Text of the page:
Introduction to Nutrition (or why you are different from your car)

Barry Lenson

Introduction to Nutrition (or why you are different from your car)

Introduction to Nutrition (or why you are different from your car)  On first glance, nutrition looks like a pretty simple deal, doesn’t it? Your stomach is sort of like the gas tank on your Ford. The food you put into your stomach is kind of like the fuel you buy at the gas station. (And your mouth and esophagus are pretty much like the gas cap and filler pipe on your Ford . . . but let’s not dwell on that.)

So you get your fuel down there into your tank, then it moves through your alimentary canal (small and large intestines), which basically burn up the food and extract energy from it. And all that energy fuels your muscles and major organs and (if there is any juice left over) maybe your brain too.

To make this analogy even more valid, consider the fact that the gas you burn in your car comes from ancient fossils of living things, and most of the stuff you just ate was recently living too. Plus, all the stuff that both you and your car burn is made up of carbon.

So you see, you are just like your car. But hold on a minute. Because even though you might look like a car, the whole process your body uses to convert food into energy is really a lot more complex than any car’s fuel injection system could ever be. Even if you just ate a skid of pulled pork and have heartburn and it feels like it, your body is doing a lot more than simply burning stuff up. It took millions of years of human development for our bodies to develop all kinds of enzymes and chemicals that can digest all kinds of foods, from celery sticks to Whoppers. (Or if you don’t believe in evolution, Adam and Eve arrived on earth with all those enzyme-making capabilities already set up and ready to run.)

Here’s just one example of how clever our bodies are at digesting all kinds of stuff, not just one kind of stuff. Let’s only take a quick look at all the events that happens in your stomach, which secretes all the following gastric enzymes, and more, that start to break down the food that shows up there  . . .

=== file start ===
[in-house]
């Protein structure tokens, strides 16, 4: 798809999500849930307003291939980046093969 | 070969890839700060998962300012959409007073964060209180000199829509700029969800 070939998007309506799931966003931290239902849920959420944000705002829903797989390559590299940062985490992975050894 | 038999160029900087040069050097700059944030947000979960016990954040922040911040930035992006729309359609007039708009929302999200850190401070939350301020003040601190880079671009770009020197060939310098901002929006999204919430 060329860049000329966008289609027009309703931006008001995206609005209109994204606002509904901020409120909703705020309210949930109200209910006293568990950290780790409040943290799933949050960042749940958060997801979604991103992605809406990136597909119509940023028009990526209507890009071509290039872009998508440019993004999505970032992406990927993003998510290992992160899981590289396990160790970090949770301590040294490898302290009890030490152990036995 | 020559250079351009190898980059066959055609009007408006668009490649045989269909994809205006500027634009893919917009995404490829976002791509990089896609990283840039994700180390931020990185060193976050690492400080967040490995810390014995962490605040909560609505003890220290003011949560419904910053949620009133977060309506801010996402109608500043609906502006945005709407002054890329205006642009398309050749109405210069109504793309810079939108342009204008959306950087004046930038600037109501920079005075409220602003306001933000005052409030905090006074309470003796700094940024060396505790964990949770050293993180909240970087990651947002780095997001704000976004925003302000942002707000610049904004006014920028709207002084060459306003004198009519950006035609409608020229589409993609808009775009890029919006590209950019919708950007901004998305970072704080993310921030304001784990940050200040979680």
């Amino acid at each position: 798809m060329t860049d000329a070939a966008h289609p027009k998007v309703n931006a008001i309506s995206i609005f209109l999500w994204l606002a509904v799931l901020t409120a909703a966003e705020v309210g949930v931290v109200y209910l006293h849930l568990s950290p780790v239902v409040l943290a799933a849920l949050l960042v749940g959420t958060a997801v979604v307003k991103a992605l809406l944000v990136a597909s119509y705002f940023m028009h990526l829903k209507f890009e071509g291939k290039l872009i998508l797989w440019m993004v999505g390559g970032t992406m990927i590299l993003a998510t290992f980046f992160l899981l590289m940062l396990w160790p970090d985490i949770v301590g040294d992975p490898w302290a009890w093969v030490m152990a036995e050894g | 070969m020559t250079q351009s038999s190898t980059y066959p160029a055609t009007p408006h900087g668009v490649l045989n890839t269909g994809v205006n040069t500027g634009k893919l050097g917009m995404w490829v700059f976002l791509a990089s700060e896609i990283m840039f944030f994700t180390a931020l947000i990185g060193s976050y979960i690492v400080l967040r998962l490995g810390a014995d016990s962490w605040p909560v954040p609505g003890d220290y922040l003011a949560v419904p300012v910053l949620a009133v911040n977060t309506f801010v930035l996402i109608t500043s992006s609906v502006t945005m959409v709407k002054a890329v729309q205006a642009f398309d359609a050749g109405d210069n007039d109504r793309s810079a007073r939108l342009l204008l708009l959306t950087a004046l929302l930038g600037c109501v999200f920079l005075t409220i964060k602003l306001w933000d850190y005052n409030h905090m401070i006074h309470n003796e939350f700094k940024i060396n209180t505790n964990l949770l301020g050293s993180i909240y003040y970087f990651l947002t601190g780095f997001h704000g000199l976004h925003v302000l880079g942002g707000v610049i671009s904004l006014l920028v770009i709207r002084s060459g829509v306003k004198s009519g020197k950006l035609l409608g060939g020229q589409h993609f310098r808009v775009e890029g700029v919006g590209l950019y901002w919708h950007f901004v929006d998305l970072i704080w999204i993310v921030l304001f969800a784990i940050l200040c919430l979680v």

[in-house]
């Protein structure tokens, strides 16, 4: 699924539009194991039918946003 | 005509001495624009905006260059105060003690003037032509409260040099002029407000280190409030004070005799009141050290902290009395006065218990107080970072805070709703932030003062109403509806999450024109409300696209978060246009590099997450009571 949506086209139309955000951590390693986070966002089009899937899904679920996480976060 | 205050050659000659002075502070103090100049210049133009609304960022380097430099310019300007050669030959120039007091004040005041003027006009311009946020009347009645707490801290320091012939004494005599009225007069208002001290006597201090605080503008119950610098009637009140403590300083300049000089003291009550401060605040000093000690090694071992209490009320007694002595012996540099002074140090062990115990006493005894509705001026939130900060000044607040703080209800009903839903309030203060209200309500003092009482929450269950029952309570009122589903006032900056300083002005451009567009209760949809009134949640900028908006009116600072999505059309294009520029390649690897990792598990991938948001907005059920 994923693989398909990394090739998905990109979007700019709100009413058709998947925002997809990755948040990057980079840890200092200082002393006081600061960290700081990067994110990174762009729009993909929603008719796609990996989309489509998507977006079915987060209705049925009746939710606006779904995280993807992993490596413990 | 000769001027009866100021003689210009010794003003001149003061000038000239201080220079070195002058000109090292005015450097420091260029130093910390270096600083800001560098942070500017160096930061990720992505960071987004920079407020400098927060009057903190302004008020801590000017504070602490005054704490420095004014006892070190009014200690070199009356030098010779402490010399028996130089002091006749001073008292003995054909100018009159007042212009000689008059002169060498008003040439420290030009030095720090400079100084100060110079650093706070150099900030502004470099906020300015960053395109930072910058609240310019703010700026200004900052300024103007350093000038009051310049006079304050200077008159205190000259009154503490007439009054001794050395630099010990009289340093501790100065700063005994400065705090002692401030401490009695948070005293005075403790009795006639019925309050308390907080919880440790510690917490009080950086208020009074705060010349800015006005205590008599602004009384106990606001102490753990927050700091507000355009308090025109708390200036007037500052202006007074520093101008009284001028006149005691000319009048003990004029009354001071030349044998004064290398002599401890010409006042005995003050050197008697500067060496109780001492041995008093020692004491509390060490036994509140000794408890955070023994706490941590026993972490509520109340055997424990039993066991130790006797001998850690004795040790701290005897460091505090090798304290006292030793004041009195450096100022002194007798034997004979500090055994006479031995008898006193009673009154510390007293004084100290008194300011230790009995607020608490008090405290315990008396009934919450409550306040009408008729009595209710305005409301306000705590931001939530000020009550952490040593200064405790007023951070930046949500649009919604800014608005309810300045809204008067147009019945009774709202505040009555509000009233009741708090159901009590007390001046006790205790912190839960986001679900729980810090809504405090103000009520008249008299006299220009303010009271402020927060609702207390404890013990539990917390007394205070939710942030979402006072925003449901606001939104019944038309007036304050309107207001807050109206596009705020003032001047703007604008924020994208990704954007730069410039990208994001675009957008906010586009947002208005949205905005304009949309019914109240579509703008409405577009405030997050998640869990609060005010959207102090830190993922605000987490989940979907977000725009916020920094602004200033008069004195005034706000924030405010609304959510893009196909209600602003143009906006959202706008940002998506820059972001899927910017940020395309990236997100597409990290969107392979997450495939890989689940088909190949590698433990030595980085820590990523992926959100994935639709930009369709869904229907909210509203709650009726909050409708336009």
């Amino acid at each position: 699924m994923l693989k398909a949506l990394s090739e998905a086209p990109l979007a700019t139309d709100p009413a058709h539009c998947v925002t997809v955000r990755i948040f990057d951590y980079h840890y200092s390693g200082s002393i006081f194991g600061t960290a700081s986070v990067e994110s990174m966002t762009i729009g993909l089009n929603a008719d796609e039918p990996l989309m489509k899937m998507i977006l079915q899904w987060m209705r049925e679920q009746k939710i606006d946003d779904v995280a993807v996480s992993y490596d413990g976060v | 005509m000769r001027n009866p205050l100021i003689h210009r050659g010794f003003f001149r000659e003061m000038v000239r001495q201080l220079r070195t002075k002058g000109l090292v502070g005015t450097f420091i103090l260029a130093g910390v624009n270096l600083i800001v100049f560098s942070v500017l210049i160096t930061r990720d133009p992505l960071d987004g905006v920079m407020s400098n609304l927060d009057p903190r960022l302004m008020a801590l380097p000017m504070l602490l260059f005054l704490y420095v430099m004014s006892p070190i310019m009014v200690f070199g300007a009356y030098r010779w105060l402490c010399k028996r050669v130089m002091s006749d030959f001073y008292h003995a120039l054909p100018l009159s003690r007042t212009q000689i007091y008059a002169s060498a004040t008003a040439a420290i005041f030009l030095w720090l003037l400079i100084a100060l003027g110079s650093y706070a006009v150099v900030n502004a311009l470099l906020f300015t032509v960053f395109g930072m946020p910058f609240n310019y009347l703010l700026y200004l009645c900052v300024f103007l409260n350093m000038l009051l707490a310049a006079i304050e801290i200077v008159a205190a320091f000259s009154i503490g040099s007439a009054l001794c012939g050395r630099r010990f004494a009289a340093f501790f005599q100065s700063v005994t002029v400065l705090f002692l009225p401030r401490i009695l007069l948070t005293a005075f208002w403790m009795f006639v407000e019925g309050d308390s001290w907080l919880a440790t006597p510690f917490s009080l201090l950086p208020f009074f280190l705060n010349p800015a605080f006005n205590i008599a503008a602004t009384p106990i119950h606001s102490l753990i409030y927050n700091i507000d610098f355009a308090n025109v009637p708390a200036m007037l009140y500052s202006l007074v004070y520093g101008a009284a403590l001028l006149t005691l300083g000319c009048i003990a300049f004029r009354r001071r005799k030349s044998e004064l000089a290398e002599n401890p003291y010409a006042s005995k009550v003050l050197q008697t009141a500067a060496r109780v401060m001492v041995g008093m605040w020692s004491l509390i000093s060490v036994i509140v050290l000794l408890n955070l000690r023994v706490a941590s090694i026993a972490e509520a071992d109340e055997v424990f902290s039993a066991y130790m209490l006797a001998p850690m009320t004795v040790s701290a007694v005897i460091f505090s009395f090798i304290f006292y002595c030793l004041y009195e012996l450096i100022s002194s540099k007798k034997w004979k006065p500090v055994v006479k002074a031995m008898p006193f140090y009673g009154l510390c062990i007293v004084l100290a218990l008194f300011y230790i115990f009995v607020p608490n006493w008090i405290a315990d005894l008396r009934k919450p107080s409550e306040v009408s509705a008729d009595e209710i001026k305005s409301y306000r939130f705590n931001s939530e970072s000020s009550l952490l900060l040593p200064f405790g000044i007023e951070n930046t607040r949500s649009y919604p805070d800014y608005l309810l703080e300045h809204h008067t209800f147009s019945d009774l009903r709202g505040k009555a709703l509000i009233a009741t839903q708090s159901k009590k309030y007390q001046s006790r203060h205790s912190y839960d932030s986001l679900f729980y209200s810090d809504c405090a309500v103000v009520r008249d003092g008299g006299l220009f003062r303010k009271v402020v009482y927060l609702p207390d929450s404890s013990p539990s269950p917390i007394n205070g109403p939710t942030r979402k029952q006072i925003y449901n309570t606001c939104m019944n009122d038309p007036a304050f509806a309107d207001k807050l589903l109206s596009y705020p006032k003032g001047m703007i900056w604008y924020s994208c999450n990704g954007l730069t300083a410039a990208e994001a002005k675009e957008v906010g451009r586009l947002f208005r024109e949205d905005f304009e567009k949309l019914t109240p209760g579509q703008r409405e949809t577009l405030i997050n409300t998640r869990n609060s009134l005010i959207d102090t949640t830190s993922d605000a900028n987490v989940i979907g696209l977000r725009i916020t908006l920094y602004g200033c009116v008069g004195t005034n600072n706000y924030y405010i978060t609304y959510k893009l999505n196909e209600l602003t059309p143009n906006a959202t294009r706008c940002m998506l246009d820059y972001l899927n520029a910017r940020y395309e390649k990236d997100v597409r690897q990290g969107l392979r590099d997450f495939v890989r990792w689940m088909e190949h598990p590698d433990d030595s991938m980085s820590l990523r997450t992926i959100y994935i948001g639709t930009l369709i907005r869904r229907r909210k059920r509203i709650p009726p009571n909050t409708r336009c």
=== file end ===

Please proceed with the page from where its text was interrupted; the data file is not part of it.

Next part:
• Pepsinogen breaks down the protein in the food you eat into smaller particles like peptide and amino acids.
  • Hydrochloric acid (ouch!) is made in your stomach too. It kills any bacteria that are still hanging around in that Taco Supremo you just ate and starts to break down foods so your intestines can process them further. If you have ever barfed and noticed that sour taste in your mouth (sorry to be gross here), that sourness is nothing less than hydrochloric acid.
  • Mucin is soothing mucus goo that coats the stomach and protects it. You see, all that hydrochloric acid would damage your stomach’s lining unless there was a coating like mucin. It keeps your stomach from committing suicide.
  • Gastrin is a hormone. The stomach makes it and as near as we can tell, it is there to stimulate the stomach to make hydrochloric acid. As I mentioned above, we are talking about very complex systems here, and gastrin is one little part of all that complexity.

Are You In Love with Nutrition?

Maybe you already were in love with nutrition and digestion, even before you started to read today’s post. And who could blame you, because there are many, many reasons to study nutrition and maybe even become a trained nutritionist. Here are just a few . . .

  • As a nutritional counselor, you can help people lose weight if they want to, without depriving their bodies of needed nutrients.
  • As a sports nutritionist, you can help athletes create diets that increase their performance, reduce fatigue, and enjoy other benefits.
  • As a diabetic nutritionist, you can help people with diabetes live longer and better lives.
  • As somebody who eats – and you do eat, right? – a knowledge of nutrition can help you maintain your ideal body weight, live longer, and even stay trim so you don’t resemble a Ford.

And how can you get started? StraighterLine’s terrific Introduction to Nutrition course offers you a flexible, inexpensive, and effective way to start studying about nutrition.

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